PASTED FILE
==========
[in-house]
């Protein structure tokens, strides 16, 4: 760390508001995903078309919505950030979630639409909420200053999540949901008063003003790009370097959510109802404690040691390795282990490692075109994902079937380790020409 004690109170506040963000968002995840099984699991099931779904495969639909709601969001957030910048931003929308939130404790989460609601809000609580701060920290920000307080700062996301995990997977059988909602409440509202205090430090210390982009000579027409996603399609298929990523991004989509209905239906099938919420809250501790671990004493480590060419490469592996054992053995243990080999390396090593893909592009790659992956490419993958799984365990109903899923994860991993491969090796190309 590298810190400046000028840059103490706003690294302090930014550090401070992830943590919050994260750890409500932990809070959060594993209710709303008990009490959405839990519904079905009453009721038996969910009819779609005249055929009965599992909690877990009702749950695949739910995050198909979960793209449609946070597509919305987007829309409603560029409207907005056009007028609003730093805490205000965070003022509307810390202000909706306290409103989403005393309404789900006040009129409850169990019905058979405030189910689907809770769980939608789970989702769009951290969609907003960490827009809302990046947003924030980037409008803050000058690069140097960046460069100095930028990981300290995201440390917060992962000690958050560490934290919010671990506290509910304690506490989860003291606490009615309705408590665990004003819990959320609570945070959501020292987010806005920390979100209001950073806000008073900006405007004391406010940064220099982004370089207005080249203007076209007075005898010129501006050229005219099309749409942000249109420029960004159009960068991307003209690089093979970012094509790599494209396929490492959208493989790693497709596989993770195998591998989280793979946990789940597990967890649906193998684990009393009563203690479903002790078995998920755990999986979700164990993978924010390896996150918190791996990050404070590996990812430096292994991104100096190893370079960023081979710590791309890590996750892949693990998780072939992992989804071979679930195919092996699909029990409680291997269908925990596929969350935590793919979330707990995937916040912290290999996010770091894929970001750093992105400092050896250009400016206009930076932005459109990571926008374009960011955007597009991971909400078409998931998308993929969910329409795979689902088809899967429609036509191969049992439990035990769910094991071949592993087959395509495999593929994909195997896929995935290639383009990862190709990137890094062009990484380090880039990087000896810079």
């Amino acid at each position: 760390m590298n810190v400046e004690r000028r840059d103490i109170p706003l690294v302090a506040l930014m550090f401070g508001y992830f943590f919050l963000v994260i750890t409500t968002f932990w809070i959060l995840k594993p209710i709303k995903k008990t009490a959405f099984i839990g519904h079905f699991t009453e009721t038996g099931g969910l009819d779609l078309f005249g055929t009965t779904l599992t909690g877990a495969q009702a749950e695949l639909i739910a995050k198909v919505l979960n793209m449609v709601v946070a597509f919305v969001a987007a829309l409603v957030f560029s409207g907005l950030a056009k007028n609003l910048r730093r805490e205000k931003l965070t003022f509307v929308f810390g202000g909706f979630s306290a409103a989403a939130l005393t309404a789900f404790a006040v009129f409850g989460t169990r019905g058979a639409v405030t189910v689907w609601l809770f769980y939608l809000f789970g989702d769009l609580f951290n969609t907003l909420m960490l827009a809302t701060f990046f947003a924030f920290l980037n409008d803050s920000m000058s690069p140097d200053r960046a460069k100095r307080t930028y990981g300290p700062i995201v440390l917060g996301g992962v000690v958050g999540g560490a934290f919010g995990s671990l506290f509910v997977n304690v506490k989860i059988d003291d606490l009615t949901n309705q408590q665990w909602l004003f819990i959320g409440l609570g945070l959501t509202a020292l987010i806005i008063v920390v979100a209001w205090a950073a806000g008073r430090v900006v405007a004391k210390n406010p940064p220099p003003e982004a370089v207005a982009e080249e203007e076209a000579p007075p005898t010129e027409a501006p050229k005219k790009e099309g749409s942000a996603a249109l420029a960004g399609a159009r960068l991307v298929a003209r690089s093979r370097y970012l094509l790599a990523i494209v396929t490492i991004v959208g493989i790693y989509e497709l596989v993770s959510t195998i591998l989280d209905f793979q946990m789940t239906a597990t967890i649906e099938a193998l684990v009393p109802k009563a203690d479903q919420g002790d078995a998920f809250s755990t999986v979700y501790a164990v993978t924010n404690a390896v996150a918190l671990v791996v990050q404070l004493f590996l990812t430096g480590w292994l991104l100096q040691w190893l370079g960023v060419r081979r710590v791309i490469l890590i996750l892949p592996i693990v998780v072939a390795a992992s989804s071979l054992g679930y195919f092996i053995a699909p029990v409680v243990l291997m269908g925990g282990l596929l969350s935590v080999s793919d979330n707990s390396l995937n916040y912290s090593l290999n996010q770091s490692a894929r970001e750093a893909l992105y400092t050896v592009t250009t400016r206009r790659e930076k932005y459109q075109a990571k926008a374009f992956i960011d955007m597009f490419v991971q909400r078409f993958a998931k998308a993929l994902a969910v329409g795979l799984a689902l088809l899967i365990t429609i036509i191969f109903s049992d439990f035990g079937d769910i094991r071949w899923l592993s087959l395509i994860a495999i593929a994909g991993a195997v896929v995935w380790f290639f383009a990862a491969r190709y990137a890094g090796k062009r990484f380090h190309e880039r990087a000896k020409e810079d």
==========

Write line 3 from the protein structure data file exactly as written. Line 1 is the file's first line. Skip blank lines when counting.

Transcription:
């Amino acid at each position: 760390m590298n810190v400046e004690r000028r840059d103490i109170p706003l690294v302090a506040l930014m550090f401070g508001y992830f943590f919050l963000v994260i750890t409500t968002f932990w809070i959060l995840k594993p209710i709303k995903k008990t009490a959405f099984i839990g519904h079905f699991t009453e009721t038996g099931g969910l009819d779609l078309f005249g055929t009965t779904l599992t909690g877990a495969q009702a749950e695949l639909i739910a995050k198909v919505l979960n793209m449609v709601v946070a597509f919305v969001a987007a829309l409603v957030f560029s409207g907005l950030a056009k007028n609003l910048r730093r805490e205000k931003l965070t003022f509307v929308f810390g202000g909706f979630s306290a409103a989403a939130l005393t309404a789900f404790a006040v009129f409850g989460t169990r019905g058979a639409v405030t189910v689907w609601l809770f769980y939608l809000f789970g989702d769009l609580f951290n969609t907003l909420m960490l827009a809302t701060f990046f947003a924030f920290l980037n409008d803050s920000m000058s690069p140097d200053r960046a460069k100095r307080t930028y990981g300290p700062i995201v440390l917060g996301g992962v000690v958050g999540g560490a934290f919010g995990s671990l506290f509910v997977n304690v506490k989860i059988d003291d606490l009615t949901n309705q408590q665990w909602l004003f819990i959320g409440l609570g945070l959501t509202a020292l987010i806005i008063v920390v979100a209001w205090a950073a806000g008073r430090v900006v405007a004391k210390n406010p940064p220099p003003e982004a370089v207005a982009e080249e203007e076209a000579p007075p005898t010129e027409a501006p050229k005219k790009e099309g749409s942000a996603a249109l420029a960004g399609a159009r960068l991307v298929a003209r690089s093979r370097y970012l094509l790599a990523i494209v396929t490492i991004v959208g493989i790693y989509e497709l596989v993770s959510t195998i591998l989280d209905f793979q946990m789940t239906a597990t967890i649906e099938a193998l684990v009393p109802k009563a203690d479903q919420g002790d078995a998920f809250s755990t999986v979700y501790a164990v993978t924010n404690a390896v996150a918190l671990v791996v990050q404070l004493f590996l990812t430096g480590w292994l991104l100096q040691w190893l370079g960023v060419r081979r710590v791309i490469l890590i996750l892949p592996i693990v998780v072939a390795a992992s989804s071979l054992g679930y195919f092996i053995a699909p029990v409680v243990l291997m269908g925990g282990l596929l969350s935590v080999s793919d979330n707990s390396l995937n916040y912290s090593l290999n996010q770091s490692a894929r970001e750093a893909l992105y400092t050896v592009t250009t400016r206009r790659e930076k932005y459109q075109a990571k926008a374009f992956i960011d955007m597009f490419v991971q909400r078409f993958a998931k998308a993929l994902a969910v329409g795979l799984a689902l088809l899967i365990t429609i036509i191969f109903s049992d439990f035990g079937d769910i094991r071949w899923l592993s087959l395509i994860a495999i593929a994909g991993a195997v896929v995935w380790f290639f383009a990862a491969r190709y990137a890094g090796k062009r990484f380090h190309e880039r990087a000896k020409e810079d």